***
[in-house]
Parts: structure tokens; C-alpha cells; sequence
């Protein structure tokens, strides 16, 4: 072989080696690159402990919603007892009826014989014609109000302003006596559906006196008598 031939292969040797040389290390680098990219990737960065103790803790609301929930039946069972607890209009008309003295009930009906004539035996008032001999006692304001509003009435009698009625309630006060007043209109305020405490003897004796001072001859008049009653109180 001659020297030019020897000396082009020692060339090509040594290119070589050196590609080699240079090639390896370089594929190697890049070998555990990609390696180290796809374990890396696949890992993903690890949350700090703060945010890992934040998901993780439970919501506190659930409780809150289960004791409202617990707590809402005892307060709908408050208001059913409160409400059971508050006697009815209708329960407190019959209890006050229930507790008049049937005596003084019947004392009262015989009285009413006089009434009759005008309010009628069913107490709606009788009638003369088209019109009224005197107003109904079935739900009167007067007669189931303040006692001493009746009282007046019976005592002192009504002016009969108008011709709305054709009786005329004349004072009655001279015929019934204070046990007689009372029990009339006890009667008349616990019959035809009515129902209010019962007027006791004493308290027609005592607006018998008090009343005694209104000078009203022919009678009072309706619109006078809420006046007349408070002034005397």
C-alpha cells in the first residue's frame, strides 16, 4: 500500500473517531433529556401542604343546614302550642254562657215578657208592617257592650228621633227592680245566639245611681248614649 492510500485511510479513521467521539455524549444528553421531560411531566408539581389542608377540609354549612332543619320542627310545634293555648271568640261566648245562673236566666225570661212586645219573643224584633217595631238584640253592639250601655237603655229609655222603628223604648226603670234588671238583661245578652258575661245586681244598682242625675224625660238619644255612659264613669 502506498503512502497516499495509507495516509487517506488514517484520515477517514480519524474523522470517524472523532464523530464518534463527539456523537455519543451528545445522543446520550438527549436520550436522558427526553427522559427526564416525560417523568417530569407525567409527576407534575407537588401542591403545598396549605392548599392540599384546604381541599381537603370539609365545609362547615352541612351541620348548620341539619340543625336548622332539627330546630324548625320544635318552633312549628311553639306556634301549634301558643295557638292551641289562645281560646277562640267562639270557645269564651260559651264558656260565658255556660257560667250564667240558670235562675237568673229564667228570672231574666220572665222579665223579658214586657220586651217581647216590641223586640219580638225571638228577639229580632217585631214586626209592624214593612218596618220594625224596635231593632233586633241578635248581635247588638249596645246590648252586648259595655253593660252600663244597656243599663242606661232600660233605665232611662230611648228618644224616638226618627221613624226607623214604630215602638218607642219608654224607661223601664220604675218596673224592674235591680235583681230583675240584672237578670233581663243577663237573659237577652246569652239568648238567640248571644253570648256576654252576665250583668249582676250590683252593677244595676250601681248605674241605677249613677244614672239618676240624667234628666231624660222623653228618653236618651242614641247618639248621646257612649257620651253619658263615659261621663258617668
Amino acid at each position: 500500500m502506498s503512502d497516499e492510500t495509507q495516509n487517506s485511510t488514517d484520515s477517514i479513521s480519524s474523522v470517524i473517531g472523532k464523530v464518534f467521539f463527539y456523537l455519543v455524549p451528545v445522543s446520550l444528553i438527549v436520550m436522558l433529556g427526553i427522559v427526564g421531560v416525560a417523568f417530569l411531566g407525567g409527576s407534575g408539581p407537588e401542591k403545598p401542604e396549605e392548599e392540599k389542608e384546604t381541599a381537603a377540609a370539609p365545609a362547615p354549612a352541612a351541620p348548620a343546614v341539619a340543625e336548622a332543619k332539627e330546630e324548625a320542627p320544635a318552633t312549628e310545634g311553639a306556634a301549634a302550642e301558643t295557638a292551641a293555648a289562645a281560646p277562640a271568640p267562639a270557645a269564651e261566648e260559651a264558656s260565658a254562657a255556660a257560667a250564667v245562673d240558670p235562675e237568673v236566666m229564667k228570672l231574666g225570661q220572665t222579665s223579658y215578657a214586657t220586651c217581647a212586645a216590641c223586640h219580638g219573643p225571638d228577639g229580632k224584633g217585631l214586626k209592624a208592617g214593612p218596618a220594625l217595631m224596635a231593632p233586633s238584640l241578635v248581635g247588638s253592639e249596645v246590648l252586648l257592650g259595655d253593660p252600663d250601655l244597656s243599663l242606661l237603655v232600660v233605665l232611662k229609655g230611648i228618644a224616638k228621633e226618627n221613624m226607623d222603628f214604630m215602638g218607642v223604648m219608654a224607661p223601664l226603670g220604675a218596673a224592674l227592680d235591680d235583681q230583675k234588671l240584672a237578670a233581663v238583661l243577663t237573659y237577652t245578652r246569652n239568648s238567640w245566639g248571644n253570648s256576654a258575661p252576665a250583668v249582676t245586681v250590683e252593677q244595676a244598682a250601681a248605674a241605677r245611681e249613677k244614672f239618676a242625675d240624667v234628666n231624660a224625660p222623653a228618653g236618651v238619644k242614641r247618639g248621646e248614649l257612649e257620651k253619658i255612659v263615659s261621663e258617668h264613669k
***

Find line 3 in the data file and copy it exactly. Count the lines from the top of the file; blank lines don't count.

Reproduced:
């Protein structure tokens, strides 16, 4: 072989080696690159402990919603007892009826014989014609109000302003006596559906006196008598 031939292969040797040389290390680098990219990737960065103790803790609301929930039946069972607890209009008309003295009930009906004539035996008032001999006692304001509003009435009698009625309630006060007043209109305020405490003897004796001072001859008049009653109180 001659020297030019020897000396082009020692060339090509040594290119070589050196590609080699240079090639390896370089594929190697890049070998555990990609390696180290796809374990890396696949890992993903690890949350700090703060945010890992934040998901993780439970919501506190659930409780809150289960004791409202617990707590809402005892307060709908408050208001059913409160409400059971508050006697009815209708329960407190019959209890006050229930507790008049049937005596003084019947004392009262015989009285009413006089009434009759005008309010009628069913107490709606009788009638003369088209019109009224005197107003109904079935739900009167007067007669189931303040006692001493009746009282007046019976005592002192009504002016009969108008011709709305054709009786005329004349004072009655001279015929019934204070046990007689009372029990009339006890009667008349616990019959035809009515129902209010019962007027006791004493308290027609005592607006018998008090009343005694209104000078009203022919009678009072309706619109006078809420006046007349408070002034005397």